Under new reforms being put in to place by the NHS patients will now be told to call 111 for advice. Before they go to Accident and Emergency departments.
Patients asked to call 111 first before going to A&E: Pilot schemes for the new reforms are due to be put in place shortly across the whole country. Asking patients who do not require an ambulance to pre-book appointments at casualty departments.
Chief Medical Officers for the NHS hope that this will prevent overcrowding in A&E. And direct patients to the correct places for help. However, medical experts say that these new reforms could become very dangerous. As people who require urgent medical care as the number of deaths from those needing care for killer diseases such as heart attacks during lockdown rose sharply.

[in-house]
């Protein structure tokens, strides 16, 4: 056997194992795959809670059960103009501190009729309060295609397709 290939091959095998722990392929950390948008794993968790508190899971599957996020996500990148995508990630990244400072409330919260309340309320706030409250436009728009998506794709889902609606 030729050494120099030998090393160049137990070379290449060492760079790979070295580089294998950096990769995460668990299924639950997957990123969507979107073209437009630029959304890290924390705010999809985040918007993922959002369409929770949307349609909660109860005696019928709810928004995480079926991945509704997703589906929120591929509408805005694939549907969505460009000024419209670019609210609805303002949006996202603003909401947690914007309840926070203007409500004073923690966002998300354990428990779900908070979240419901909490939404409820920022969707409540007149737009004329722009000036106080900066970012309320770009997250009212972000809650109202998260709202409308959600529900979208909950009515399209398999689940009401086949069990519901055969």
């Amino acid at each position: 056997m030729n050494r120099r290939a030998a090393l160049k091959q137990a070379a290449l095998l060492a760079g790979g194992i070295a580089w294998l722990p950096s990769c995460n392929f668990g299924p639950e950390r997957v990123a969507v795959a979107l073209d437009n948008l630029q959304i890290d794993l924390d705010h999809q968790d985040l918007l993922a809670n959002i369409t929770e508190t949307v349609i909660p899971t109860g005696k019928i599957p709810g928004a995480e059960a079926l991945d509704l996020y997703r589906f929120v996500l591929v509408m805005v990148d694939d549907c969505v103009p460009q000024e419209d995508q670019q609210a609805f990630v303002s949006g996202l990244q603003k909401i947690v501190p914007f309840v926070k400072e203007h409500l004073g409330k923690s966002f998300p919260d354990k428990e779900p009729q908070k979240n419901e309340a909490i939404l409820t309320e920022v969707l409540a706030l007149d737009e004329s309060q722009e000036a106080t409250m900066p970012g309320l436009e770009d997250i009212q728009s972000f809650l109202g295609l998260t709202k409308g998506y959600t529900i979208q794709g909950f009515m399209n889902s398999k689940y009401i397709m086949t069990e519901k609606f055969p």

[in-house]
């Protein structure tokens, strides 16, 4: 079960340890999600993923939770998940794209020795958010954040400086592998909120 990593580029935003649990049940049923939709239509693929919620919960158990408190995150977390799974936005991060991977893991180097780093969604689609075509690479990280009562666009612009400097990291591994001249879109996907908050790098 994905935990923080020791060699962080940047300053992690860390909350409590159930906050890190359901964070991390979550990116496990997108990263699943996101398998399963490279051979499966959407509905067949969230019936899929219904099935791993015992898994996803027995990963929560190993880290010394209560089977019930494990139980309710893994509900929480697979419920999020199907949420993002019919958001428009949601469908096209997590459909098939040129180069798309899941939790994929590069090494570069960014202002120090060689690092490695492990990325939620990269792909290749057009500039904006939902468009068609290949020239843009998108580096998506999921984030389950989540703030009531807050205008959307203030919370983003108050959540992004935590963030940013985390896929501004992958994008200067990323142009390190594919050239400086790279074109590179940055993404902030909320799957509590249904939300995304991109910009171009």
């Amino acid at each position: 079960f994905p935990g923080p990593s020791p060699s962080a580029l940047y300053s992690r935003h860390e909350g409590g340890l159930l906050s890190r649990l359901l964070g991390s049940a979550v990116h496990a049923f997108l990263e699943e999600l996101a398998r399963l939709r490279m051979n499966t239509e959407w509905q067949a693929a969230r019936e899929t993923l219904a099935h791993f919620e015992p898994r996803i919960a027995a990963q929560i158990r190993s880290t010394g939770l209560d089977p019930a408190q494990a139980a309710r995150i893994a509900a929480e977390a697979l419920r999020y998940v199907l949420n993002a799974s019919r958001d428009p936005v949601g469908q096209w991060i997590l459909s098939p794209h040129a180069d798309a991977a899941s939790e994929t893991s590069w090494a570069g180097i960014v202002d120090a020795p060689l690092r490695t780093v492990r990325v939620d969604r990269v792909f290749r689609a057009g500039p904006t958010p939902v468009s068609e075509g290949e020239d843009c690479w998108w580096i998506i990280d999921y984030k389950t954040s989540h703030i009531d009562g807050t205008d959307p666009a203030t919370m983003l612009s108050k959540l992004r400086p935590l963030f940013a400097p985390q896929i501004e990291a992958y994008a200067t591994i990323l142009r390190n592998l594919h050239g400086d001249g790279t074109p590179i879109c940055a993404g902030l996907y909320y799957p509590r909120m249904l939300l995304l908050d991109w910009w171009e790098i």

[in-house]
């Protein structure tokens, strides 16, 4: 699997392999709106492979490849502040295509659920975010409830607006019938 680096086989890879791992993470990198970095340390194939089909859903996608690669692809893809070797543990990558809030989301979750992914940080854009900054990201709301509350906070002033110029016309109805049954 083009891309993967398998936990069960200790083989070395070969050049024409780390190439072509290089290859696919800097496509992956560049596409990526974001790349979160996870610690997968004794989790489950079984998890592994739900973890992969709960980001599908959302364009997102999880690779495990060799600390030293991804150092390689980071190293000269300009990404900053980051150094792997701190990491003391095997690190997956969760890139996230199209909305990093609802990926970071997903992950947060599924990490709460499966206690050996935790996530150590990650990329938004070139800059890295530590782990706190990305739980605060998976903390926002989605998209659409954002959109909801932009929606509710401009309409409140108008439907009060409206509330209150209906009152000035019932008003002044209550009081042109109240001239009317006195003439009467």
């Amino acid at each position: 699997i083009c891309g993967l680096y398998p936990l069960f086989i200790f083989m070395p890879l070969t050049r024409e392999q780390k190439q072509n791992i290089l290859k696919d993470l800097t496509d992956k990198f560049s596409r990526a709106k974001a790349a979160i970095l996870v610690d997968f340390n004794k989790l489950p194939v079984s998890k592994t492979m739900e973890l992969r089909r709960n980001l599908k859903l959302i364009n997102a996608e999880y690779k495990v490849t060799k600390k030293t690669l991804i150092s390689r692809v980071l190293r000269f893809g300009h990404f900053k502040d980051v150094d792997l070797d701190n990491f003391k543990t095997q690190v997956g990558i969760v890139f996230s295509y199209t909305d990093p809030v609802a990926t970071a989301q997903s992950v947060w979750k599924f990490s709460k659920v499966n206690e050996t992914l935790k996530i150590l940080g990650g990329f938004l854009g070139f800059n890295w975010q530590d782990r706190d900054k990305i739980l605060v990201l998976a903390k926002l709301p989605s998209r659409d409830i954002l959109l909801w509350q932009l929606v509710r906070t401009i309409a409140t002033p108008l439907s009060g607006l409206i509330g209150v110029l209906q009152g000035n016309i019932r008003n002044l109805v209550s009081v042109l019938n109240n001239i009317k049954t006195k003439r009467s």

Meanwhile, the number of deaths and hospital admissions for coronavirus have fallen to an all time low. This since the peak of the pandemic in April. Former vice president of the Royal College of Emergency Medicine, Dr Chris Moulton, said that. “he was afraid the new changes would put people in danger if they cannot access urgent care”
He said ” we need to open access for patients immediately and get back to face-to-face medical care”. Health Chiefs insist that ambulances will still be there for emergencies. Additionally no one will be turned away from an A&E department.
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